Last week, The New York Times Book Review posted Michael Kinsley’s negative but smart and entertaining review of Glenn Greenwald’s Snowden book, No Place to Hide. The review has apparently thrown readers into a tizzy—enough for The Times public editor, Margaret Sullivan, to apologize for the review on Tuesday:

Book reviews are opinion pieces and — thanks to the principles of the First Amendment — Mr. Kinsley is certainly entitled to freely air his views. But there’s a lot about this piece that is unworthy of the Book Review’s high standards, the sneering tone about Mr. Greenwald, for example; he is called a “go-between” instead of a journalist and is described as a “self-righteous sourpuss.” (I’ve never met Mr. Greenwald, though I’ve written about his work, as Mr. Kinsley notes.)

But worse, Mr. Kinsley’s central argument ignores important tenets of American governance. There clearly is a special role for the press in America’s democracy; the Founders explicitly intended the press to be a crucial check on the power of the federal government, and the United States courts have consistently backed up that role. It’s wrong to deny that role, and editors should not have allowed such a denial to stand. Mr. Kinsley’s argument is particularly strange to see advanced in the paper that heroically published the Pentagon Papers, and many of the Snowden revelations as well. What if his views were taken to their logical conclusion? Picture Daniel Ellsberg and perhaps the Times reporter Neil Sheehan in jail; and think of all that Americans would still be in the dark about — from the C.I.A.’s black sites to the abuses of the Vietnam War to the conditions at the Walter Reed Army Medical Center to the widespread spying on ordinary Americans.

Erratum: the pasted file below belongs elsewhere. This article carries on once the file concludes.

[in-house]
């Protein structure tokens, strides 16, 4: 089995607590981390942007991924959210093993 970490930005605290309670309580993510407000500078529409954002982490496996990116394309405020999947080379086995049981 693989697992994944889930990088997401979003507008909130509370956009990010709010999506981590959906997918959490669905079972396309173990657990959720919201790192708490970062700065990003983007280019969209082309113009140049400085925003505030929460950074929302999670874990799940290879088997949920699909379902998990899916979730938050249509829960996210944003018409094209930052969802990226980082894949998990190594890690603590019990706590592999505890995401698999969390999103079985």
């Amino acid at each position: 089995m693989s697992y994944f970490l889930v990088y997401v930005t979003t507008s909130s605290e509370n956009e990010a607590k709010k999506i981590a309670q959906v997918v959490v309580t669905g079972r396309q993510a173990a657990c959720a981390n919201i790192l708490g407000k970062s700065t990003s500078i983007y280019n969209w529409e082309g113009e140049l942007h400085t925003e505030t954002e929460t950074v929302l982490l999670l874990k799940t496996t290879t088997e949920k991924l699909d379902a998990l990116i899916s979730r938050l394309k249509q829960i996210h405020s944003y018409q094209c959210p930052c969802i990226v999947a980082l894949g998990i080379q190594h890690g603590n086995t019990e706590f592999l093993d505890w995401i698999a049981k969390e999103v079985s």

Yes, as Ms. Paul rightly noted to me, it’s true that a book review is not an editorial, and the two shouldn’t be confused. And she told me that she doesn’t believe that editing should ever change a reviewer’s point of view. But surely editing ought to point out gaping holes in an argument, remove ad hominem language and question unfair characterizations; that didn’t happen here.

A Times review ought to be a fair, accurate and well-argued consideration of the merits of a book. Mr. Kinsley’s piece didn’t meet that bar.

I’ve read the review, and agree with it or not, it is not “sneering,” it is not “inaccurate,” and it does not have “gaping holes” in its argument. The paragraph that readers complained about the most was one about the sticky problem of who decides what national secrets can be released to the public:

The question is who decides. It seems clear, at least to me, that the private companies that own newspapers, and their employees, should not have the final say over the release of government secrets, and a free pass to make them public with no legal consequences. In a democracy (which, pace Greenwald, we still are), that decision must ultimately be made by the government. No doubt the government will usually be overprotective of its secrets, and so the process of decision-making — whatever it turns out to be — should openly tilt in favor of publication with minimal delay. But ultimately you can’t square this circle. Someone gets to decide, and that someone cannot be Glenn Greenwald.